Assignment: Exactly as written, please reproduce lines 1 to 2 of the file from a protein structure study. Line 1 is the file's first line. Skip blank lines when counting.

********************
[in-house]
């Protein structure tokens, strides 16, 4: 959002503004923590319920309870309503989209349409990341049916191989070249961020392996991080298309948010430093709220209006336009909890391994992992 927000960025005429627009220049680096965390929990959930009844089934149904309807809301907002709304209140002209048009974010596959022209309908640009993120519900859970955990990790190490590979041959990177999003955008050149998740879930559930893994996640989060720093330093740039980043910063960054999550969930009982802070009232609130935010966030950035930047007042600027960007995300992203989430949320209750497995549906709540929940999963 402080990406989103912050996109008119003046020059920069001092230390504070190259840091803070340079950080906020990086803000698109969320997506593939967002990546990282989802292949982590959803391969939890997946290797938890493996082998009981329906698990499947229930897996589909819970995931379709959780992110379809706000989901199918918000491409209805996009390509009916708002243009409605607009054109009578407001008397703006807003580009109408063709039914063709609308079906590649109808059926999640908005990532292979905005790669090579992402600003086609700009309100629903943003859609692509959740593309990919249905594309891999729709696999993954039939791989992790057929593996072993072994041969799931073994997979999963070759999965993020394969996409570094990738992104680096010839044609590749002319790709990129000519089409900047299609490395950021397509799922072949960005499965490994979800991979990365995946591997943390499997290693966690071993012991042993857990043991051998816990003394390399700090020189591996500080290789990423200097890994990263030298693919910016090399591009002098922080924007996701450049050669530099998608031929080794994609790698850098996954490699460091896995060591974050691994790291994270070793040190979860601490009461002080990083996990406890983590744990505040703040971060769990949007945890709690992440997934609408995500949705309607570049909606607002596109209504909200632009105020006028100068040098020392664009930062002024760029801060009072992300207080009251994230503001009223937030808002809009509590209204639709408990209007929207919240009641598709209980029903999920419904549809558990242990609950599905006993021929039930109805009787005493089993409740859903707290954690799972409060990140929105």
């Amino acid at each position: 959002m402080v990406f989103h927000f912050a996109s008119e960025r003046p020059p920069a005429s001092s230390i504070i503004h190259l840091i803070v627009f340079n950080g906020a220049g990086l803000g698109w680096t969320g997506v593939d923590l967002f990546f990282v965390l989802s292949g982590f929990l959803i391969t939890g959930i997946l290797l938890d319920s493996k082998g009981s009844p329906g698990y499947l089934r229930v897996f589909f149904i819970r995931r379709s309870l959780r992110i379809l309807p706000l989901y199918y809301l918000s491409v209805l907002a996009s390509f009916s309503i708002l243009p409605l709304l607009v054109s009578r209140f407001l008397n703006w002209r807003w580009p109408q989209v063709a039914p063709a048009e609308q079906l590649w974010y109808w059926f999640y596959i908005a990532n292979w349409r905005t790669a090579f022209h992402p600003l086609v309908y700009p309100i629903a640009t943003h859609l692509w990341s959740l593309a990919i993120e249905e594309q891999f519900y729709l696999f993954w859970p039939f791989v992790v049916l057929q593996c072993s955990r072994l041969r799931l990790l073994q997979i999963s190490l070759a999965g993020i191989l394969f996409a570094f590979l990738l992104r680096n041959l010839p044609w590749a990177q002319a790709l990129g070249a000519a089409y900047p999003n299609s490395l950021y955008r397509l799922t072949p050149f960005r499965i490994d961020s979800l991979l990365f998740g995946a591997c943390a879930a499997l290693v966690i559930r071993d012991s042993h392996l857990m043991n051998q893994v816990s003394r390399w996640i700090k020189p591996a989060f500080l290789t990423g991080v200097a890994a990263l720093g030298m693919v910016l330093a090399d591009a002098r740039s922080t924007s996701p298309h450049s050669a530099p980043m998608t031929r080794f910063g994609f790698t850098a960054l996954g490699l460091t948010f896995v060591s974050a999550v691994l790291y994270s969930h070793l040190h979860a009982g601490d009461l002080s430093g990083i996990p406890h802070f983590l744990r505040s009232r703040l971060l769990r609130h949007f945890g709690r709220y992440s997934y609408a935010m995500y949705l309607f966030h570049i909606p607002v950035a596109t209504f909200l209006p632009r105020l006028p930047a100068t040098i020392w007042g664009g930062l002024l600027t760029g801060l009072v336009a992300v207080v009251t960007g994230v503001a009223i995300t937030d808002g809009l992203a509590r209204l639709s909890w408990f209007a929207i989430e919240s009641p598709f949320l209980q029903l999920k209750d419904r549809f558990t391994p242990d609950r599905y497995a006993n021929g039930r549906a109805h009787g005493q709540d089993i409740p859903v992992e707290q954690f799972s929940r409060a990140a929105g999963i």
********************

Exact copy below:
[in-house]
């Protein structure tokens, strides 16, 4: 959002503004923590319920309870309503989209349409990341049916191989070249961020392996991080298309948010430093709220209006336009909890391994992992 927000960025005429627009220049680096965390929990959930009844089934149904309807809301907002709304209140002209048009974010596959022209309908640009993120519900859970955990990790190490590979041959990177999003955008050149998740879930559930893994996640989060720093330093740039980043910063960054999550969930009982802070009232609130935010966030950035930047007042600027960007995300992203989430949320209750497995549906709540929940999963 402080990406989103912050996109008119003046020059920069001092230390504070190259840091803070340079950080906020990086803000698109969320997506593939967002990546990282989802292949982590959803391969939890997946290797938890493996082998009981329906698990499947229930897996589909819970995931379709959780992110379809706000989901199918918000491409209805996009390509009916708002243009409605607009054109009578407001008397703006807003580009109408063709039914063709609308079906590649109808059926999640908005990532292979905005790669090579992402600003086609700009309100629903943003859609692509959740593309990919249905594309891999729709696999993954039939791989992790057929593996072993072994041969799931073994997979999963070759999965993020394969996409570094990738992104680096010839044609590749002319790709990129000519089409900047299609490395950021397509799922072949960005499965490994979800991979990365995946591997943390499997290693966690071993012991042993857990043991051998816990003394390399700090020189591996500080290789990423200097890994990263030298693919910016090399591009002098922080924007996701450049050669530099998608031929080794994609790698850098996954490699460091896995060591974050691994790291994270070793040190979860601490009461002080990083996990406890983590744990505040703040971060769990949007945890709690992440997934609408995500949705309607570049909606607002596109209504909200632009105020006028100068040098020392664009930062002024760029801060009072992300207080009251994230503001009223937030808002809009509590209204639709408990209007929207919240009641598709209980029903999920419904549809558990242990609950599905006993021929039930109805009787005493089993409740859903707290954690799972409060990140929105």